The Army goes off road with its vehicles, and Polaris plays a role

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HUNTSVILLE, Ala. - It was hard to miss the Polaris booth at the recent AUSA Global Force Symposium at Huntsville's Von Braun Center.  As you'd expect, the booth was dominated by vehicles that resemble the gear Polaris sells to farmers and hunters. Then again, the vehicles at the VBC, with their desert-style pain jobs were obviously military.

"Actually, we've been providing vehicles for over 15 years now of militarized versions of our products," said Mark McCormick, Business Development Director for Polaris Defense.

Even back in the 1990's Polaris sold equipment for use by Special Forces units. The reason they wanted what Polaris had to sell was obvious.

"We're sort of the off-road specialists and I think for the military and particularly, and in recent times, the ability to have that capability met for very light, agile vehicles has been pretty critical," said McCormick.

For Polaris, which describes itself as the number one maker of off-road vehicles in the world, selling to the military has meant taking products that were already tough and making them tougher. "I don't think our civilian products are dropped out of airplanes in parachutes," said McCormick. No they're not, but the military versions certainly might be.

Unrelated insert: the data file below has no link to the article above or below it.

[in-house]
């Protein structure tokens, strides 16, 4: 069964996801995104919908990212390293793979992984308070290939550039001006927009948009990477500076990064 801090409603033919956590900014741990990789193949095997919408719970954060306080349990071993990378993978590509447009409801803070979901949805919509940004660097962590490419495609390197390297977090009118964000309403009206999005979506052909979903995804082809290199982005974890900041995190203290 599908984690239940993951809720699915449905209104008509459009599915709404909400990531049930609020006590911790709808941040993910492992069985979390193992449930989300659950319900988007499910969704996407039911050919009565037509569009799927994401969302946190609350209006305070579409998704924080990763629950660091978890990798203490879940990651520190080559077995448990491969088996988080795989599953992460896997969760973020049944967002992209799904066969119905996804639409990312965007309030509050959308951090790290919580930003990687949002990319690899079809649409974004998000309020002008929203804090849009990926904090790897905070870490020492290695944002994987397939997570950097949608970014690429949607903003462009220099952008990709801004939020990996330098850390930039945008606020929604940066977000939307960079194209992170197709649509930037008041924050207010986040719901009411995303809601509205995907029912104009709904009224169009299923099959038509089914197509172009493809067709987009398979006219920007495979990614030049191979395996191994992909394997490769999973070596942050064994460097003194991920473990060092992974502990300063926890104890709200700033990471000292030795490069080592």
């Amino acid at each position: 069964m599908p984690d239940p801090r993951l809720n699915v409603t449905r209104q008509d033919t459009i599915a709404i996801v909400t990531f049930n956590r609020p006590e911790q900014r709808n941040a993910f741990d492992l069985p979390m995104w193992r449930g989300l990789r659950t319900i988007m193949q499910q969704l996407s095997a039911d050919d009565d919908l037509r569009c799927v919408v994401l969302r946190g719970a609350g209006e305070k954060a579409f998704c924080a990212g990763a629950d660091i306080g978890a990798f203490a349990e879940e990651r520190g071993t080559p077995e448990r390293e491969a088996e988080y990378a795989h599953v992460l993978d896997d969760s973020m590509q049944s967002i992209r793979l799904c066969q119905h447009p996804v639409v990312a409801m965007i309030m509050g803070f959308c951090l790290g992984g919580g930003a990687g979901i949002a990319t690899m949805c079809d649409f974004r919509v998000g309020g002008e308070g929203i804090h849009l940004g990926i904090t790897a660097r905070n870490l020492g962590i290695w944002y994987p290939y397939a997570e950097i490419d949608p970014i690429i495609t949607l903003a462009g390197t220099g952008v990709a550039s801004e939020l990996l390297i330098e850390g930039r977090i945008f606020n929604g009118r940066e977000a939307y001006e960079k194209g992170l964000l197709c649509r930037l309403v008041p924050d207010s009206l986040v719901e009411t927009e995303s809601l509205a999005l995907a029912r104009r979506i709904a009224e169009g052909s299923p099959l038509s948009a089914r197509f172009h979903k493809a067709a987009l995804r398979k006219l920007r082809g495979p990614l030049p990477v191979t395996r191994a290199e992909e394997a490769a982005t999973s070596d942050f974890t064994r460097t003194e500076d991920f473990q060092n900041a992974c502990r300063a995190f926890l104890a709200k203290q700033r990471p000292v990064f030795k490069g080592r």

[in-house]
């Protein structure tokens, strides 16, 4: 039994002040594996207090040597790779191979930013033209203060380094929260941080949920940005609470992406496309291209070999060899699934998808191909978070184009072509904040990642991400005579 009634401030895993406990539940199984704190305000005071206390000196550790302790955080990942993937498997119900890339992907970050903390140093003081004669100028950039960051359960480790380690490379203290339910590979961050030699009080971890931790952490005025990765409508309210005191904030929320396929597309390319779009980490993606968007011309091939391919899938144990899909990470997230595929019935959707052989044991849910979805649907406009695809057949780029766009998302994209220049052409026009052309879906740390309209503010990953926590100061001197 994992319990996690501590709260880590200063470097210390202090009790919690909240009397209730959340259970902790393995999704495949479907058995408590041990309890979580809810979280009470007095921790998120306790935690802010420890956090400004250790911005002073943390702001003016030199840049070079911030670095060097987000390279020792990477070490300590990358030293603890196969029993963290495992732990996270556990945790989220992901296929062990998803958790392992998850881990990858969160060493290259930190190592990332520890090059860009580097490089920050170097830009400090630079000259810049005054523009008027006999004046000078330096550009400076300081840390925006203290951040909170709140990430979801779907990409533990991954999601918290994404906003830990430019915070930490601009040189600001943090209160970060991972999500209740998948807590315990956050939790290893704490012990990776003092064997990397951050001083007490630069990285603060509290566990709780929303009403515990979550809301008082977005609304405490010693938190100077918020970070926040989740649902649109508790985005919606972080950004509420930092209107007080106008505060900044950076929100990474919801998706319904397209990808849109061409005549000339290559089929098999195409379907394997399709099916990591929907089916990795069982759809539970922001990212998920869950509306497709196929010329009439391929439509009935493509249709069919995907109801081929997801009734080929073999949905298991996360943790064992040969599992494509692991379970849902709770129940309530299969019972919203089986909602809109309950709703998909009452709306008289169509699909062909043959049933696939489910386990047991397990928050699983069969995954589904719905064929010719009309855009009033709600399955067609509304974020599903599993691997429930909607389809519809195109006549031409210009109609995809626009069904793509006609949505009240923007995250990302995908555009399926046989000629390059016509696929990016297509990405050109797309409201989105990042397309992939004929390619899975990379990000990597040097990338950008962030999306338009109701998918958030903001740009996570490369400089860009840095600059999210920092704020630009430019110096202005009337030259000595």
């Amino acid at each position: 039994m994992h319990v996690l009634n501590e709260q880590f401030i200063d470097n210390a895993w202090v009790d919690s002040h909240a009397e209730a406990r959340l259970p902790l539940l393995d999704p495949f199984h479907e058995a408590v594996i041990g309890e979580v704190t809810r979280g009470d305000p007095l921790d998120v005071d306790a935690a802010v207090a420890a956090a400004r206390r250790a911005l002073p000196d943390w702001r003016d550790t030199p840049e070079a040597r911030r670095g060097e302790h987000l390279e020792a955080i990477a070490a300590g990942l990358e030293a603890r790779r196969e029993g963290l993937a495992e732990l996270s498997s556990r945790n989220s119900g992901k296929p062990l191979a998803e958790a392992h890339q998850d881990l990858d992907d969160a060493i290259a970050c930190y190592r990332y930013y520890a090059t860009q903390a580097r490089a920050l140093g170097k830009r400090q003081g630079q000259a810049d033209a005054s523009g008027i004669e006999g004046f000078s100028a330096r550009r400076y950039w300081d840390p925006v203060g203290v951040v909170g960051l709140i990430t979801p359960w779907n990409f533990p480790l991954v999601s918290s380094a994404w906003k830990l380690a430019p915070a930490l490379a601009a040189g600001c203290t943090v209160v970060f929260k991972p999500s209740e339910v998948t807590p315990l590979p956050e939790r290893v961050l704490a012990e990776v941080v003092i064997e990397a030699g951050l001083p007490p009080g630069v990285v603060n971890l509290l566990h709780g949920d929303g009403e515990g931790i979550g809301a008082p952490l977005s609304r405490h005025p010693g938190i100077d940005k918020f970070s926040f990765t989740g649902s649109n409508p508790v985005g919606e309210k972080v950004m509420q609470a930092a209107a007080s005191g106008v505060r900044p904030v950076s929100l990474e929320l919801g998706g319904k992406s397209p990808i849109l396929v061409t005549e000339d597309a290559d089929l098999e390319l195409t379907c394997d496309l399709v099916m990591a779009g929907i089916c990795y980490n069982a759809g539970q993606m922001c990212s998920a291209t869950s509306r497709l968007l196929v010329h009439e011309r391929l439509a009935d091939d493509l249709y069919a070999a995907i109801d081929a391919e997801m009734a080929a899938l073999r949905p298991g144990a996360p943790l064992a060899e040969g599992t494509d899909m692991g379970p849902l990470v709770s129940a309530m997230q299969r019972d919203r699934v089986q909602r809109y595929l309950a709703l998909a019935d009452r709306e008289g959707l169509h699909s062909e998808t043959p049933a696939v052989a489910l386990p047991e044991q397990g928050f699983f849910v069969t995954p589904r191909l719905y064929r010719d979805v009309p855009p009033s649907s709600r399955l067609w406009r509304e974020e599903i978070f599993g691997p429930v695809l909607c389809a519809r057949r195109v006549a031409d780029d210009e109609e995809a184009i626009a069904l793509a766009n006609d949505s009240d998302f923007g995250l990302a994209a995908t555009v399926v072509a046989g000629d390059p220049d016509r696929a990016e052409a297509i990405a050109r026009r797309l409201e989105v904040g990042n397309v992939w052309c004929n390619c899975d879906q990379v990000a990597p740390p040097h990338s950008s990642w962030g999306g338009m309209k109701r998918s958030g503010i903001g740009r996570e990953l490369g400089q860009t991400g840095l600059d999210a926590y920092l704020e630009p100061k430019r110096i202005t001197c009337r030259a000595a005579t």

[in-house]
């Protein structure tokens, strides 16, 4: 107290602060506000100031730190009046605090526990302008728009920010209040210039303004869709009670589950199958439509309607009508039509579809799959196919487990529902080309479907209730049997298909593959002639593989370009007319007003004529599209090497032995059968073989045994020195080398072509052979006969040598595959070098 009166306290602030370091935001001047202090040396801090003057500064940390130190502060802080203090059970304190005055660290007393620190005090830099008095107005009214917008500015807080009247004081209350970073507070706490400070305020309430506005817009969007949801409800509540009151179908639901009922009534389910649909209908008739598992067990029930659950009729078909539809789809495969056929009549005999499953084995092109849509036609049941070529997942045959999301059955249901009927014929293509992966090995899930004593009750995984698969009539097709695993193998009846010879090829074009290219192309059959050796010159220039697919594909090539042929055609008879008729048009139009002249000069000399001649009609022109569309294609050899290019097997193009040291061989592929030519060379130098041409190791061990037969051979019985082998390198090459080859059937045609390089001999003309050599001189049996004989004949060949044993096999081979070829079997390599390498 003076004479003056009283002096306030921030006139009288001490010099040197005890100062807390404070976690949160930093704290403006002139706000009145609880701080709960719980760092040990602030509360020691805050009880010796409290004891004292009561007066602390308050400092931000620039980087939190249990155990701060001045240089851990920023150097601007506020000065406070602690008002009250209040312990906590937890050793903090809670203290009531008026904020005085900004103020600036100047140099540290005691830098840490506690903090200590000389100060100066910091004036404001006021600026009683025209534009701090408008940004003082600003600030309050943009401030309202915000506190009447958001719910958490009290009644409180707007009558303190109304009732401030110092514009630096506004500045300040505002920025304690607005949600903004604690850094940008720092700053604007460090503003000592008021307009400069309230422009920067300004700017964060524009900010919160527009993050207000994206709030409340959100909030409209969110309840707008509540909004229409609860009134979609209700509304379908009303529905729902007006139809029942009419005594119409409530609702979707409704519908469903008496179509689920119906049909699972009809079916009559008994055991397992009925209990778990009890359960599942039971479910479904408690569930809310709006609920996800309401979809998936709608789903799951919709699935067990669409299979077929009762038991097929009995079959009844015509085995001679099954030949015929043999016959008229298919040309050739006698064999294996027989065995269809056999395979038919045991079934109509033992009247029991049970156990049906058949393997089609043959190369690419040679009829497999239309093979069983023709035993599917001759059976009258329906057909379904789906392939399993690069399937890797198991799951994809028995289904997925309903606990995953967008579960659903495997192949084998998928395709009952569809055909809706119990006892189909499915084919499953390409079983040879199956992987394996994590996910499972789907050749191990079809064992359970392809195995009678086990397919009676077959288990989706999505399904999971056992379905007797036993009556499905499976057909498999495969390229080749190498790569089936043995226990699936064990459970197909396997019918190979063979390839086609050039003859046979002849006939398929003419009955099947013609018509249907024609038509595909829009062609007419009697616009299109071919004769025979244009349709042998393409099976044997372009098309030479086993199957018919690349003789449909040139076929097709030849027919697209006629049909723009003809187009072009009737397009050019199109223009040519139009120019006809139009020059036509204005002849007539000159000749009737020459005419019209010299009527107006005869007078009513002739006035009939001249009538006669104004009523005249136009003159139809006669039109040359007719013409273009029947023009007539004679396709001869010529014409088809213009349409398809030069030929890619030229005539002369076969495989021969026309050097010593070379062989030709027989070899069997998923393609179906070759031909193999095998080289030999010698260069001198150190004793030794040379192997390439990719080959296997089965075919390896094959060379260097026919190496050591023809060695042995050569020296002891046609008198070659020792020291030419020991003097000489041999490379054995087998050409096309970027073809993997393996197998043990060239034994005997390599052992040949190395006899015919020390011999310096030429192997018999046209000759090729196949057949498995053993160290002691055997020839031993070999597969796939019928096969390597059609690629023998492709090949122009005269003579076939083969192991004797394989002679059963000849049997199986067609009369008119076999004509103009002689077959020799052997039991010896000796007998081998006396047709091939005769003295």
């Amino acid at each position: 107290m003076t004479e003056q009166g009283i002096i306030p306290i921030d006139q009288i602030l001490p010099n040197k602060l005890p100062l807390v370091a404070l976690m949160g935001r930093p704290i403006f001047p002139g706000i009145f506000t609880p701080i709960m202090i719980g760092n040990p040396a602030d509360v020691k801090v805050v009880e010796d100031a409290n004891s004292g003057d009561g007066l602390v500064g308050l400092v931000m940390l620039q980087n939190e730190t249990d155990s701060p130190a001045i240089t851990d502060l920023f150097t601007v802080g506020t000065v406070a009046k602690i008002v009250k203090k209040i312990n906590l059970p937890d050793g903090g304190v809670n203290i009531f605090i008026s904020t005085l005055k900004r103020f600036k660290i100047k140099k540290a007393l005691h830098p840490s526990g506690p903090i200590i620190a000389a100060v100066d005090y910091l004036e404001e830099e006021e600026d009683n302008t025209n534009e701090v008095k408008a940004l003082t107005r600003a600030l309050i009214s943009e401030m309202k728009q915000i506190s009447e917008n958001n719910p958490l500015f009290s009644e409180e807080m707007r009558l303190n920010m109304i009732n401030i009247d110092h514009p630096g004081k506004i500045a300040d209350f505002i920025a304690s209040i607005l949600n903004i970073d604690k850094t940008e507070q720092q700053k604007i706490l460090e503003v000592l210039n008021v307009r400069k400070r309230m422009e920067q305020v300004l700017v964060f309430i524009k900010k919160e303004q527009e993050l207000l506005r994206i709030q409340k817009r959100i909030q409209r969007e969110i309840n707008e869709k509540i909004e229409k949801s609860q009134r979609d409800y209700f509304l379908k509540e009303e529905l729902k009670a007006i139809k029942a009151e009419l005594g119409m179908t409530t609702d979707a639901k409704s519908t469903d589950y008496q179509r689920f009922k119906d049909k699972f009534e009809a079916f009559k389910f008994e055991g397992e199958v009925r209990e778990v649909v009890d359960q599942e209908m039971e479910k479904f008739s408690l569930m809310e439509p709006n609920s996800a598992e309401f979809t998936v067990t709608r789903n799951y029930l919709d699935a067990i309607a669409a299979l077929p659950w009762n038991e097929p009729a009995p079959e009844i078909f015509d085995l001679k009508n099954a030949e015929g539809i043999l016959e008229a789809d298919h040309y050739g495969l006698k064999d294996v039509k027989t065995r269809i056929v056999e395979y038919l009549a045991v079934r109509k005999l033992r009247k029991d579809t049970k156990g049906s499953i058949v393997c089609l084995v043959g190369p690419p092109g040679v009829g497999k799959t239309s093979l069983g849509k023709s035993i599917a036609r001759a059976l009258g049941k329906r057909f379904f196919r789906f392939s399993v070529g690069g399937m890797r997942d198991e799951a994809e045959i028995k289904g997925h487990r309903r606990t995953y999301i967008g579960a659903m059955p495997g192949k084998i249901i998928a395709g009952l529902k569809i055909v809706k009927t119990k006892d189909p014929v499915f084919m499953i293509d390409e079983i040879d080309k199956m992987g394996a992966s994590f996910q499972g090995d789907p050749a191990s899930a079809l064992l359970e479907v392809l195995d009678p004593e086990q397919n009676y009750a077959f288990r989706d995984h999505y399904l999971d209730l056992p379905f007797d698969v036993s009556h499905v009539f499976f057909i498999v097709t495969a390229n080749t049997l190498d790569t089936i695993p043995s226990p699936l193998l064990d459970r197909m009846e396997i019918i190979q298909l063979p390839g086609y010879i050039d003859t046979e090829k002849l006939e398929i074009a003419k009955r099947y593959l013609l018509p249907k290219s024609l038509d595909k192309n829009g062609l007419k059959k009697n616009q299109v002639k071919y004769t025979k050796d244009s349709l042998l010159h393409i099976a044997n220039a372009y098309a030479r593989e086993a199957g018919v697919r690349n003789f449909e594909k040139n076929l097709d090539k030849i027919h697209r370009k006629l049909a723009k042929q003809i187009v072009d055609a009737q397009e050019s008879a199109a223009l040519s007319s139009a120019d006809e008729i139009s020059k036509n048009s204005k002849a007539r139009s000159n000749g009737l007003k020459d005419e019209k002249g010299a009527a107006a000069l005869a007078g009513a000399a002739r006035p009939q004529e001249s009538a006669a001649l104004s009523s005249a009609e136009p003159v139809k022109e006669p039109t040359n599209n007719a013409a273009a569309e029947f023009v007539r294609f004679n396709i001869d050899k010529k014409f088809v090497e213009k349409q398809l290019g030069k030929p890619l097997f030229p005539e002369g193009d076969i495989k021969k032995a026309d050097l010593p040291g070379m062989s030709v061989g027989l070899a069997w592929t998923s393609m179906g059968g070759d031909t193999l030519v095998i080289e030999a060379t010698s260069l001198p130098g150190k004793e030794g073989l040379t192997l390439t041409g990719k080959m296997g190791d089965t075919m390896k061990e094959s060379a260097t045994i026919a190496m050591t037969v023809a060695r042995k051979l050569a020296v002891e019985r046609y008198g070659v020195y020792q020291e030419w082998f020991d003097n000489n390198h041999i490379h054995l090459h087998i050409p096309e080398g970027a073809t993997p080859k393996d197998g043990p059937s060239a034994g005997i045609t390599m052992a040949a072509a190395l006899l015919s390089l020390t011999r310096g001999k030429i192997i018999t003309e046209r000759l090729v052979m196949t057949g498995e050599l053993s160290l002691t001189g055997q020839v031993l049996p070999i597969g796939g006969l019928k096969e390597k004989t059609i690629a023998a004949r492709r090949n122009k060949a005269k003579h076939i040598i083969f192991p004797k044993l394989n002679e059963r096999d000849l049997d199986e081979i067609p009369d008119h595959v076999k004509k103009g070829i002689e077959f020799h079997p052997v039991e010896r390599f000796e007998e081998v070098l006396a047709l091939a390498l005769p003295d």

Paint job aside, the parts of the military vehicles look the same as the parts any hunter would find on their Polaris vehicle, but on these rugged versions there are certainly different materials. "Things that fiberglass and plastic do well on the consumer side don't necessarily lend themselves to a military application," says McCormick. For the military-style vehicles there is a lot more metal so it can survive the rough handling of a combat situation.

The new Limestone County Polaris plant doesn't have to worry about making the military vehicles, at least not yet. However, if the demand for these types of vehicles gets strong enough, there's a good possibility they might be made in north Alabama.

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